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An Indulgence

Article two in the St. Nicholas Loop

Gleaner's Bell

The question is sometimes asked-How old is the Church? or When was it built? and it is by no means an easy question to answer. Take for instance Feltwell St. Nicholas, we know that a Church was standing there before the Norman Conquest because of a small pillar, or pilaster, at the East End which is of Saxon work and part of the old Saxon Church. When the Normans came they pulled down the Saxon Church and rebuilt it according to their idea of Church building. This was done in numbers of cases and so far as St. Nicholas 'is concerned they were not long in doing it. The Norman Conquest was A.D. 1066 and the fine Norman Arch at the West End of the Church was built, according to expert opinion, A.D. 1072. The Norman Church of St. Nicholas, as first built, was not large, and could have seated a very limited number, had seats then been in use; there was the Nave only, no Side-Aisles, and there was the Chancel which I am told was taken down by the late Canon Sparke. During the 15th Century, i,e., A.D. 1400 to A.D. 1500, the Side-Aisles were added owing no doubt to increase of population. The building of Side-Aisles would of course darken the Church considerably and to overcome the difficulty of light, the Clerestory was added. The Clerestory is the story immediately above the Nave with its two rows of windows; one row looking North, the other South. So in answering questions about the age or the building of the ancient Church of St. Nicholas, Feltwell, one has to take into consideration that there is Saxon work, Norman work, and work of the Perpendicular Period, or Style, of Architecture; each with its own date.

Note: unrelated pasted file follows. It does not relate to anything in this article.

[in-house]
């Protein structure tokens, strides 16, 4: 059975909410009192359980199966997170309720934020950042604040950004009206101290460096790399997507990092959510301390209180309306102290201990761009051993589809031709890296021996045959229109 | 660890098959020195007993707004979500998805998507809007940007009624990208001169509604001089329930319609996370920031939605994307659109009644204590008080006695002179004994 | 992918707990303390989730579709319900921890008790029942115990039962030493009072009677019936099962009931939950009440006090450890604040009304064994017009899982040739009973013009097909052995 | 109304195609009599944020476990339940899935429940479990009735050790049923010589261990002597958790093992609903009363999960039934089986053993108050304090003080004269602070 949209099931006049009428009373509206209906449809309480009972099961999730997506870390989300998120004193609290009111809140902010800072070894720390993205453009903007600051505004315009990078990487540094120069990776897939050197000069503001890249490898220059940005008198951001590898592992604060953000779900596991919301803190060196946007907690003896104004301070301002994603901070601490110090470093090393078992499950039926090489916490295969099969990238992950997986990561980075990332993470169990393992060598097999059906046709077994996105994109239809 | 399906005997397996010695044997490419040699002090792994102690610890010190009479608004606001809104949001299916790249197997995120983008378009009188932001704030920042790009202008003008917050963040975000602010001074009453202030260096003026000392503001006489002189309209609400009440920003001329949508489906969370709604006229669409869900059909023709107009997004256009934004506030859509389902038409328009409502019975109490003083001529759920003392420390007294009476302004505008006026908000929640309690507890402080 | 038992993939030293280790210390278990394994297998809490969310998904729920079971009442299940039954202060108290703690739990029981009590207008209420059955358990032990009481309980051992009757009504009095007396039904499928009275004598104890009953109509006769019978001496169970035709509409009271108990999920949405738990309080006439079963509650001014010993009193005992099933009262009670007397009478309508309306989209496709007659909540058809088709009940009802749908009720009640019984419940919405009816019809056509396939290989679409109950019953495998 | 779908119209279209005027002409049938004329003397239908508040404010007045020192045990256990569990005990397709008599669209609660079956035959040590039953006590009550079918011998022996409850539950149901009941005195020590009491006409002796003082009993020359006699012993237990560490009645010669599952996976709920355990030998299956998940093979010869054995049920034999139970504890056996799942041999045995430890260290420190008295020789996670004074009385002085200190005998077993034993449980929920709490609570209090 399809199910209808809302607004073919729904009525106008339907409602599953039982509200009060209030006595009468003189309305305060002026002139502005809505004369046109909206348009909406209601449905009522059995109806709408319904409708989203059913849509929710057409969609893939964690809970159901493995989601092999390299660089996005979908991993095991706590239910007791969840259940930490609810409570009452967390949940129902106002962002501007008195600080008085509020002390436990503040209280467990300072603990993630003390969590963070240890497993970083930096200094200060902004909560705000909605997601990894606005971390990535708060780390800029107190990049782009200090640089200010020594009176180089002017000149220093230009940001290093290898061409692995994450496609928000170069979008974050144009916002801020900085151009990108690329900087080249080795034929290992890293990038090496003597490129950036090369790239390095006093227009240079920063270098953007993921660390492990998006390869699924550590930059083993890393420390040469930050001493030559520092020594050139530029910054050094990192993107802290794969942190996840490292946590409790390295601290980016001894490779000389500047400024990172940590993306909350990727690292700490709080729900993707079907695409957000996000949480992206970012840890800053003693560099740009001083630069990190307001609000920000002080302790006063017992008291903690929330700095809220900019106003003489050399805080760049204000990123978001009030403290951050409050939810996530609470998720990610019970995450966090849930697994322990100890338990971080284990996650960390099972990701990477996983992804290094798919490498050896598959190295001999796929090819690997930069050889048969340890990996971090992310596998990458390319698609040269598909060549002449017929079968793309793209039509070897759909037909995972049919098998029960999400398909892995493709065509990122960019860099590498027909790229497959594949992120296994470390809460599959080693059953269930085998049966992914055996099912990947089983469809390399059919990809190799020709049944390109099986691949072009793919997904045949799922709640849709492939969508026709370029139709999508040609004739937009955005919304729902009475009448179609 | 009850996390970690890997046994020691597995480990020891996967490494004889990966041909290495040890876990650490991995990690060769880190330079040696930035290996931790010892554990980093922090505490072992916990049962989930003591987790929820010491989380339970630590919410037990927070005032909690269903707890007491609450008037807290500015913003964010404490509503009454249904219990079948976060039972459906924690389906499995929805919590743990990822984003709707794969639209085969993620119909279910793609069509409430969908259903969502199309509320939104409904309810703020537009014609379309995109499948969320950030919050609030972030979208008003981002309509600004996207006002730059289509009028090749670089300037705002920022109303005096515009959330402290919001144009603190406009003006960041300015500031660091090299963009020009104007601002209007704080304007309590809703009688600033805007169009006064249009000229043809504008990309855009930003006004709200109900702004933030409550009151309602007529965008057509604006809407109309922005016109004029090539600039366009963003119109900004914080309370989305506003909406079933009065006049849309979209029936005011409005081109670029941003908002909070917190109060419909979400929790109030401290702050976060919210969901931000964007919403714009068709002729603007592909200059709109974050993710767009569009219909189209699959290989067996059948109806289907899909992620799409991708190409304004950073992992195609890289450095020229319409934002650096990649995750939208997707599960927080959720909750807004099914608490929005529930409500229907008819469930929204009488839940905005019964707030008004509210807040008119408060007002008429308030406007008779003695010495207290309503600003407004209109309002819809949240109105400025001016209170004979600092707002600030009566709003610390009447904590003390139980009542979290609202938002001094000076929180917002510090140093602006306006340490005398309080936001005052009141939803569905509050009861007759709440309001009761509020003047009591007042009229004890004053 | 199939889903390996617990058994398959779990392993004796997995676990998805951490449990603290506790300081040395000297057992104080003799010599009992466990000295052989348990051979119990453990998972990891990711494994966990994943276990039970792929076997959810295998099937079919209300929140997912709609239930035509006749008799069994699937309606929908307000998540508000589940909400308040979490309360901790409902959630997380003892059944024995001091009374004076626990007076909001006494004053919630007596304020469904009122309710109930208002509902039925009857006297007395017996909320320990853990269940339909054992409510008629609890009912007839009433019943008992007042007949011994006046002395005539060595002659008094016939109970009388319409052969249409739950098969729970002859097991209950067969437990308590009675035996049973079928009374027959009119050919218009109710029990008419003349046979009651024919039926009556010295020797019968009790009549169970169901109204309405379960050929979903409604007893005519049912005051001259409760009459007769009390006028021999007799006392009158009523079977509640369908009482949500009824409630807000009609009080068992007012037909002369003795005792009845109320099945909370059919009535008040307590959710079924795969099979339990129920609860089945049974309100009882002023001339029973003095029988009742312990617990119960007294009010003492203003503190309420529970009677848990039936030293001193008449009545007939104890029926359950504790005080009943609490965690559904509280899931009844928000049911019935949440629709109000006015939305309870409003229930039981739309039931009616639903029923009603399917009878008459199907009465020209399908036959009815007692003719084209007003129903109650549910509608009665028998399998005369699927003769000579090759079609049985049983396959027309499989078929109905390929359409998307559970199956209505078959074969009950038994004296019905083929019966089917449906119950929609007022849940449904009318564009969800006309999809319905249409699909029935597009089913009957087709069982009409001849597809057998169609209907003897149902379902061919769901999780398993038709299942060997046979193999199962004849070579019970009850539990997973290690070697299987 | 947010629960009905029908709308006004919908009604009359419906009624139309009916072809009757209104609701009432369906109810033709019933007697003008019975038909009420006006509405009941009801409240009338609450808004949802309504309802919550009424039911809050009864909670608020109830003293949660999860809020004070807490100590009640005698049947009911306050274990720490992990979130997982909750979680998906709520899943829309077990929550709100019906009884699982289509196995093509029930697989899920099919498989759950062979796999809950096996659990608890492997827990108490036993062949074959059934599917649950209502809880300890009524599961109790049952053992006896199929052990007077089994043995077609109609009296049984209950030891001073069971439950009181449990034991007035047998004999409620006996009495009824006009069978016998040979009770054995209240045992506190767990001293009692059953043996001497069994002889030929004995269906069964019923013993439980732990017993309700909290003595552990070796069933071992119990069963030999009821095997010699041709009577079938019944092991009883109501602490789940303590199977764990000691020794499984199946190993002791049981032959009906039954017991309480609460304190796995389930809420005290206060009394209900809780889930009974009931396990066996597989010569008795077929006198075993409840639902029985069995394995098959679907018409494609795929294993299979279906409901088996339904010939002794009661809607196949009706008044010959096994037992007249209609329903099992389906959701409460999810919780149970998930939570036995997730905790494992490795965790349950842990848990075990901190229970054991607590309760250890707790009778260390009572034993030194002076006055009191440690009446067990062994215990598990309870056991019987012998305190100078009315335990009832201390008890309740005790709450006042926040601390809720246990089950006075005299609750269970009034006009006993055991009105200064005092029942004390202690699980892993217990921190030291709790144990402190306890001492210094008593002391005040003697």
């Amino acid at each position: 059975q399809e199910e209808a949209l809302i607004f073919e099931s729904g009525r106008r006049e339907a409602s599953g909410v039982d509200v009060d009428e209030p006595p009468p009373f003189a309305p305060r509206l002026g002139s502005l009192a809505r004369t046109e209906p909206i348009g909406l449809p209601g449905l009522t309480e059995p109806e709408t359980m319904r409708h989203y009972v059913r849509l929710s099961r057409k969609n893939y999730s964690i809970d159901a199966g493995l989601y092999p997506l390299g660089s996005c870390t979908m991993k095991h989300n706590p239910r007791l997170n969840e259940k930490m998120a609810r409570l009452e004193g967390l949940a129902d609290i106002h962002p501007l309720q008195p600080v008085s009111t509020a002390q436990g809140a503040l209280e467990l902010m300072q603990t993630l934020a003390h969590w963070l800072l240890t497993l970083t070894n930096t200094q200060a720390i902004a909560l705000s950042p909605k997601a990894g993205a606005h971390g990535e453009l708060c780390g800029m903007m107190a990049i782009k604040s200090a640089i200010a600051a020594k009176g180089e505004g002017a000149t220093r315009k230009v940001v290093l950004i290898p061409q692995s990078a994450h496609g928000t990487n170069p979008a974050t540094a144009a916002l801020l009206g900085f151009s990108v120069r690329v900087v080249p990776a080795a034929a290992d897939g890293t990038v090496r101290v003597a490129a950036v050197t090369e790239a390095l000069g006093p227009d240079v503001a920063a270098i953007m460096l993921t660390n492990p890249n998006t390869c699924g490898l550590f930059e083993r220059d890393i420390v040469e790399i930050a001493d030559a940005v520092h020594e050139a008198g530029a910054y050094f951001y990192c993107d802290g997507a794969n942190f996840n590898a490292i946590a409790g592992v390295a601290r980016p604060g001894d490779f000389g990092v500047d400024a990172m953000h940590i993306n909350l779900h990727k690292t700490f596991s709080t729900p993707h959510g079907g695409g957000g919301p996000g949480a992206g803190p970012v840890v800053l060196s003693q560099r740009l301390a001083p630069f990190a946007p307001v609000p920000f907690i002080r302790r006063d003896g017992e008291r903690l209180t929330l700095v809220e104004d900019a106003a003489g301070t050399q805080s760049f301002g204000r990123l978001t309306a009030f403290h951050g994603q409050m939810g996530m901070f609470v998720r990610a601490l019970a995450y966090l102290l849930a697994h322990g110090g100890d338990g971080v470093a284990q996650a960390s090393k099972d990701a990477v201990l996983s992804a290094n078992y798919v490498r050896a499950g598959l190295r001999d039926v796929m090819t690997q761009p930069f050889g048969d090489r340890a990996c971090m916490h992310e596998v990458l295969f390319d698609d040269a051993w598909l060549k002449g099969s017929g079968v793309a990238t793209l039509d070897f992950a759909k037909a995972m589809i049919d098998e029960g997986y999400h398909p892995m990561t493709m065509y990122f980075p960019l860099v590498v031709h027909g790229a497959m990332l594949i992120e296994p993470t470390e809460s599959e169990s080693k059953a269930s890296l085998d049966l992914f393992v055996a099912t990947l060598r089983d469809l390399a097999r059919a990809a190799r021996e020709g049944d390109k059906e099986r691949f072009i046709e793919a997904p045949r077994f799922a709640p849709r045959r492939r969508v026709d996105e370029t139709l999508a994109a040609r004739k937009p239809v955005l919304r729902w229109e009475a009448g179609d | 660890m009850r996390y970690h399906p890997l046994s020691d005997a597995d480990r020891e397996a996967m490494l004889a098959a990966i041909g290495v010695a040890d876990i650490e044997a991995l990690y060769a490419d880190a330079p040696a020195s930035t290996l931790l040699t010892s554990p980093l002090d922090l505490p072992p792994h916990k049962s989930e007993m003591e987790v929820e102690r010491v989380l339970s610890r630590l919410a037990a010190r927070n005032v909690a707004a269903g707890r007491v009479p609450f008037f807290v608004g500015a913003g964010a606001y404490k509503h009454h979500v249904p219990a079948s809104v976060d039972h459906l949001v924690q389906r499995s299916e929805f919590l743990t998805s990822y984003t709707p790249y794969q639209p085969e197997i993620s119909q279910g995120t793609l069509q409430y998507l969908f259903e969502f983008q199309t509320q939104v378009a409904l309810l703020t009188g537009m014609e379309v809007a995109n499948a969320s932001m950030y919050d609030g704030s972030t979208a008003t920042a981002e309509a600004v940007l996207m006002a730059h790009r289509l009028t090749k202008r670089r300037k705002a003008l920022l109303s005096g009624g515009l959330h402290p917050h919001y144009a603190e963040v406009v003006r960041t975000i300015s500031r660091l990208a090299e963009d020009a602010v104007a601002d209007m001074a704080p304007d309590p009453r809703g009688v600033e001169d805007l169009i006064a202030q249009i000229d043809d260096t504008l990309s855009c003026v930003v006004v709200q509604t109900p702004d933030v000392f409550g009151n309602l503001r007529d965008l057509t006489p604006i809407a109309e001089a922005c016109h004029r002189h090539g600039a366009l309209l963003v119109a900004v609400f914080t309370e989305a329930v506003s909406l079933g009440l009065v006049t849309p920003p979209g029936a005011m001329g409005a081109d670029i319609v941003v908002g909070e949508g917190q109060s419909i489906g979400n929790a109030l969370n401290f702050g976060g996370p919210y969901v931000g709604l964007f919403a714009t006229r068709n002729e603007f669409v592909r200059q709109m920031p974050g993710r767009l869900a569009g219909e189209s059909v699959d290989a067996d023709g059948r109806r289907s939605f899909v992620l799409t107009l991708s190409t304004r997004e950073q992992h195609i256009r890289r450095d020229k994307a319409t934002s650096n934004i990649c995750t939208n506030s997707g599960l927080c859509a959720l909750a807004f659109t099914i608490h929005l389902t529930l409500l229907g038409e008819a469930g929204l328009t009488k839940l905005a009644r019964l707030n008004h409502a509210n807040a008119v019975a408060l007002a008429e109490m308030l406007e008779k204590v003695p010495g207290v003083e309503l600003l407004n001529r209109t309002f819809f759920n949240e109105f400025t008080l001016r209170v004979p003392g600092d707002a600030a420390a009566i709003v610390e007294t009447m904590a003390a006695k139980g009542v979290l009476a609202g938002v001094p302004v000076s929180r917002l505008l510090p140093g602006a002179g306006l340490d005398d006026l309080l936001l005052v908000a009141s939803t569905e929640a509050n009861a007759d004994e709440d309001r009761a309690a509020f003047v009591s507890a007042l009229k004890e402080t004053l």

An interesting feature is the stone bench running the length of the wall in the North Aisle. Lamborn, in his book on Parish Churches, says that originally the Aisles and Nave were clear of all seats except a few stone benches round the walls for the infirm. In fact these stone benches, as at St. Nicholas, are the origin of the saying- "The Weak to the Wall." People came to Church to worship God and either stood or knelt. Seats were occasionally provided for women and were looked upon as a rare luxury; but they came into more regular use at the end of the 15th century when the sermon became an important part of Divine Service.

On the outside of the building, in large letters, are the names of John Do and Thomas Deye, benefactors to the Church, as well as other devices in stone; the device on the extreme right is from the Coat of Arms borne by the great Earl Warren who came to England with William the Conqueror in 1066. He married Gundred, the fifth daughter of the Conqueror and owned the greater part of Feltwell. His Coat of Arms in heraldic language, is Checky, Or and Azure; in other words, squares such as are seen on chess or draughts boards, coloured gold and blue alternately. And so far as one can judge, the device on the wall of the Church was at one time so coloured, which must have been most effective.

Earl Warren built his castle at Weeting and died A.D. 1089; his wife having died three years before him. In 1845 the leaden coffins containing the actual bones of Earl Warren and Gundred his wife were discovered side by side. A slab to her memory still exists which ends up be saying – "The sixth of the kalends of June, a hostile day, shivered the alabaster of her flesh."